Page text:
Do you feel secure—now that Congress has passed the Secure Act?
We’re talking about the Setting Every Community Up for Retirement Enhancement Act.
(No, we don’t know who comes up with these names either!)
If you read through the provisions of the law, the big take-away is that:
Congress wants Americans to save for retirement.
Law after law over the years has emphasized the desire of Congress for American taxpayers to save for their retirement; they want you to plan to take care of yourself!
On the surface, the provisions of the law don’t seem too complicated, so maybe we won’t have to wait for a lot of guidance from the IRS on how to apply it.
Here are the main bullet points:
- It is now easier for small businesses to implement qualified plans for their employees.
- There is now no age limit on contributing to a deductible traditional IRA.
- The age for beginning Required Minimum Distributions (RMDs) has been moved from 70.5 out to 72.
- The “stretch” provisions related to an inherited IRA are now significantly limited to 10 years.
- The definition of “income” has been expanded so that more people are able to contribute to IRAs.
- The method for taking loans from your 401(k) are now more restricted.
- You can now take funds from your IRA to pay for childbirth and adoption.
- There is now easier access to annuities through your 401(k) plan.
- Long-term part-time workers can now participate in 401(k) plans.
- In regards to Non-Retirement Provisions:
- Funds in your 529 Plans (education savings plans) can now be used to pay up to $10,000 of student loan debt.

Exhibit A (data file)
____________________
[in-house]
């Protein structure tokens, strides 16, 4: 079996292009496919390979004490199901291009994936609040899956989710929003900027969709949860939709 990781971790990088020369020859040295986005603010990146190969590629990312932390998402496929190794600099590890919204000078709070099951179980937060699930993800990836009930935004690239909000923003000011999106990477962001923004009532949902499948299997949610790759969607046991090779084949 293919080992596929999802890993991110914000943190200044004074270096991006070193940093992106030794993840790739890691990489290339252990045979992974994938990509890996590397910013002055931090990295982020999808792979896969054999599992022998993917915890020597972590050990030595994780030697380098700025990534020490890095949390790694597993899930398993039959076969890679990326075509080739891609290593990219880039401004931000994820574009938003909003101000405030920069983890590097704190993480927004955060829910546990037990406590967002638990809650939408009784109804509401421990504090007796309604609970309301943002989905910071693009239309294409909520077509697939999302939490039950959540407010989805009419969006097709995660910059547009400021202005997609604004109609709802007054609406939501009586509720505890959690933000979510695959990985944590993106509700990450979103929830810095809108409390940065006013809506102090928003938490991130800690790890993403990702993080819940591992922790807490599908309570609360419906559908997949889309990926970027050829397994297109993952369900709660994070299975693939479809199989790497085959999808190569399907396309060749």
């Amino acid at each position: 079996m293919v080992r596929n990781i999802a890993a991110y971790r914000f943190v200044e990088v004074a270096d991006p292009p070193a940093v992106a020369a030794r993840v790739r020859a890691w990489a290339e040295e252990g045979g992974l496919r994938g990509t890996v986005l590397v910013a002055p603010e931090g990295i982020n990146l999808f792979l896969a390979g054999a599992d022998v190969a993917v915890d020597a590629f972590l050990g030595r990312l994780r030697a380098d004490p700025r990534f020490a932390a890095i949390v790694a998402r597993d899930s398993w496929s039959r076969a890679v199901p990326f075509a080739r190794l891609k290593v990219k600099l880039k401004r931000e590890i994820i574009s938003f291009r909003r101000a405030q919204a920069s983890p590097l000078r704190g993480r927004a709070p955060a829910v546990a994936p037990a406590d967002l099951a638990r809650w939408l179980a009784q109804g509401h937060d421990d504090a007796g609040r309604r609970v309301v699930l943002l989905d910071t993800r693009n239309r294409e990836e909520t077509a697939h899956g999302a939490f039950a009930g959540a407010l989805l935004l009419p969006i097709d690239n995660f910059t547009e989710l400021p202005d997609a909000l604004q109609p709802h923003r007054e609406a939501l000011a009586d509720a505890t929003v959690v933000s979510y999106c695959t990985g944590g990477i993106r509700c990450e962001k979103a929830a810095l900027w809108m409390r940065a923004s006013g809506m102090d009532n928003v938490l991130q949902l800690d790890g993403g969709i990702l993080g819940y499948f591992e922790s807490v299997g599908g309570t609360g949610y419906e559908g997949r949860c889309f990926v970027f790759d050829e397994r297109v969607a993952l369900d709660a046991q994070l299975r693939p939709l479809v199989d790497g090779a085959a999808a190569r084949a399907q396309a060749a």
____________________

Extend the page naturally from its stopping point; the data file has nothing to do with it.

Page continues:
- The potentially onerous changes to the Kiddie Tax that were part of the Tax Cuts and Job Act has been repealed.
There is some good, some bad, some very technical, and some that is very straightforward in this law.
As you glance through the bullet points, you may see some things that obviously apply to you in either a positive or a negative way.
As usual with tax law, the Secure Act necessitates and provides plenty of opportunity for planning.
For instance, the huge curtailment of the “stretch IRA” makes inter-generational tax planning with respect to IRAs essential. If you have legacy intentions as regards your IRA, then it will be very important to develop strategies that prevent it from being (with few exceptions) quickly consumed by taxes when your beneficiaries inherit.
With many people continuing to work well into their 70s, the opportunity to continue funding a traditional deductible IRA will be quite beneficial. Retirement planning will need to account for this factor.
The extra 1.5 years that you are allowed to let your IRA funds grow without any mandatory distributions may not sound huge, but in an overall financial plan, the addition may certainly be significant and will require targeted planning.
If you do not have a holistic, integrated financial plan, this new law provides more incentive to get one in place.
If you do have a financial plan, this law provides a reason to thoroughly review it.
Regarding the new provision that considers payment of student loans to be a qualified education expense: be careful!
If you live in a state that allows some kind of deduction or tax benefit related to the contribution to a 529 Plan, then you MUST understand whether that state considers payment of student loans to be a “qualified education expense”. Just because that is the case for federal purposes does NOT necessarily mean that it is the case at the state level. Without understanding this on a state-by-state level, you could make a very expensive and unexpected blunder.
As always, we are here to plan with you—contact us through our website or call 214-761-8304 when you’re ready to chat.